The decrease in the abundance of Lactobacillus spp. due to HSD intake is important because it is associated with different inflammatory diseases due to compromised intestinal permeability and immune homeostasis.

Palm oil

Palm oil is the preferred choice of almost all processed food manufacturers because it is saturated and foods processed with saturated fats have a longer shelf life. Palm oil is popular among processed food manufacturers because it is saturated fat and the reason that foods processed using saturated fat have a longer shelf life.

However, it also has a dark side in terms of health risks. The researchers found that higher saturation fatty acids present in palm oil make it an unhealthy choice because excessive consumption of these fats is known to have a detrimental effect on the gut microbiota.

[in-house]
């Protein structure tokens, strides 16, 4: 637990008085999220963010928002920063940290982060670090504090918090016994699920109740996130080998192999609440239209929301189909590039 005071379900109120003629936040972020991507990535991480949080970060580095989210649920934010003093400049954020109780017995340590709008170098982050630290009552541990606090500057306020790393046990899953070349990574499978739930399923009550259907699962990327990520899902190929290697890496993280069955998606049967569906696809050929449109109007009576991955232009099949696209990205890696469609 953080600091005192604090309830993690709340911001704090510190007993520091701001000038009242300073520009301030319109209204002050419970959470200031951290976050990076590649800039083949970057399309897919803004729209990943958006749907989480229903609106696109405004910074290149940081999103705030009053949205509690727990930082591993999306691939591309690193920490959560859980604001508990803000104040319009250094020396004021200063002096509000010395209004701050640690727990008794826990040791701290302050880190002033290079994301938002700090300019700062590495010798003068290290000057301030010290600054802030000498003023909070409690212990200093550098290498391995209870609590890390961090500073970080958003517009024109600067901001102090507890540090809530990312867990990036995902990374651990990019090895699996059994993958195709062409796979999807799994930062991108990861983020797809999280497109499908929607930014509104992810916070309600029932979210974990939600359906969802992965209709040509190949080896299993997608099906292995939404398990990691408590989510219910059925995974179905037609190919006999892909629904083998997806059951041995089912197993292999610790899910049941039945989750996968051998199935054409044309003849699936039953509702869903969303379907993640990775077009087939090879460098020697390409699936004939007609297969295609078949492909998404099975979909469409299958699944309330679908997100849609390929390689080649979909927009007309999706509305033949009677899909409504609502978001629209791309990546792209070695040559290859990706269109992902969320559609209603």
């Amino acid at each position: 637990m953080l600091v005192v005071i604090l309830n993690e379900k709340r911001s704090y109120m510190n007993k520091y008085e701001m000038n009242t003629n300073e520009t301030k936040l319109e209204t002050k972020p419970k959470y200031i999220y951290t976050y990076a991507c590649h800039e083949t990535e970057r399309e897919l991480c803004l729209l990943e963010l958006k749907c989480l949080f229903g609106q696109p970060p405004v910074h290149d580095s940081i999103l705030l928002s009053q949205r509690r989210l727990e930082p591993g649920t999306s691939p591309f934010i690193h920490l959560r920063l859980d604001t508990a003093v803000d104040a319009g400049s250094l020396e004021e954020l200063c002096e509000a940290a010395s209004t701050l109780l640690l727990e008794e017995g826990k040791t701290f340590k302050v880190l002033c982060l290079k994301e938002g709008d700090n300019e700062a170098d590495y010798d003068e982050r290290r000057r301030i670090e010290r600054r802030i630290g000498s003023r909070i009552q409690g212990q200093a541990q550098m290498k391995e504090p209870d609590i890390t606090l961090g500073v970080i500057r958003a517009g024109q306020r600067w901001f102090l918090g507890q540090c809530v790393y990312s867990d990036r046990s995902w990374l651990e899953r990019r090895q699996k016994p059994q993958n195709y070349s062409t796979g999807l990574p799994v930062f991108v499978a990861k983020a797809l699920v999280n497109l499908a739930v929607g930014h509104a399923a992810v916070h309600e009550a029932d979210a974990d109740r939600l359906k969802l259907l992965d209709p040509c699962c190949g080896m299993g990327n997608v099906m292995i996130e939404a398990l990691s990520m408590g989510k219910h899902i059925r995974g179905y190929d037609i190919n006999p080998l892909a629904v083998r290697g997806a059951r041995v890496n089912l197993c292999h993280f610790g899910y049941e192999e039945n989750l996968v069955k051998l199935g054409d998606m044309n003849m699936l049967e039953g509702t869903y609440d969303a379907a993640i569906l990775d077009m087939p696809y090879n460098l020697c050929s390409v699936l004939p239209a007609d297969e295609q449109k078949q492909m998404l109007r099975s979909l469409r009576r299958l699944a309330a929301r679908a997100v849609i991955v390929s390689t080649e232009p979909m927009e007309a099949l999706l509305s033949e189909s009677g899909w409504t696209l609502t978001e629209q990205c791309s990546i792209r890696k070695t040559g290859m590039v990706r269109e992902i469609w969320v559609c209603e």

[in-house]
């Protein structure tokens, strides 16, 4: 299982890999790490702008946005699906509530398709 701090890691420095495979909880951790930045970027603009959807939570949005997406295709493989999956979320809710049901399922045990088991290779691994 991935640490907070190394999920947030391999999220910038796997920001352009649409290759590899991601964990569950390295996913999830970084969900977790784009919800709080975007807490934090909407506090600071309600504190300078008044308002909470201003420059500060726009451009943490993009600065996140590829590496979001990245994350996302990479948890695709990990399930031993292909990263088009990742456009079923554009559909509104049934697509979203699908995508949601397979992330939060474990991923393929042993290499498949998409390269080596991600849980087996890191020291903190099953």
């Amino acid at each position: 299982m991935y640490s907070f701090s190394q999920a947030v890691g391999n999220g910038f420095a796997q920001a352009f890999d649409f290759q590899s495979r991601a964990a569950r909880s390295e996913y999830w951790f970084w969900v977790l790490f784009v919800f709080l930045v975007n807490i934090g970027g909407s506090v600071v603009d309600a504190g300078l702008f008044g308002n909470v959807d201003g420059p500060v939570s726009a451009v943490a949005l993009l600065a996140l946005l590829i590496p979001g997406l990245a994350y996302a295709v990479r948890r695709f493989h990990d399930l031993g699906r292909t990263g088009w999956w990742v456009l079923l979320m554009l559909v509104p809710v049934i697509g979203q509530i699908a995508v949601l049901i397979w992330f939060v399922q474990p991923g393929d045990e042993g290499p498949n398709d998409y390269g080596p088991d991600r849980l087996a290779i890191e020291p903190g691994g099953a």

This is an important finding because the gut microbiome is also implicated in modulating the risk of several chronic diseases, such as obesity, type 2 diabetes, inflammatory bowel disease, cardiovascular disease and the cancer.


With no nutrition and multiple health risks to offer, junk food ask for a complete rejection, especially for children of growing age. Taste is a trap when it comes to junk food. And, the increase in junk food consumption reflects the increasing prevalence of different metabolic disorders. Remember that there is no alternative to fresh homemade food. So, try to avoid junk food as much as possible as some results are irreversible.

Manjari Chandra is Consultant in Functional Nutrition and Nutritional Medicine, Manjari Wellness, New Delhi. His column appears fortnightly.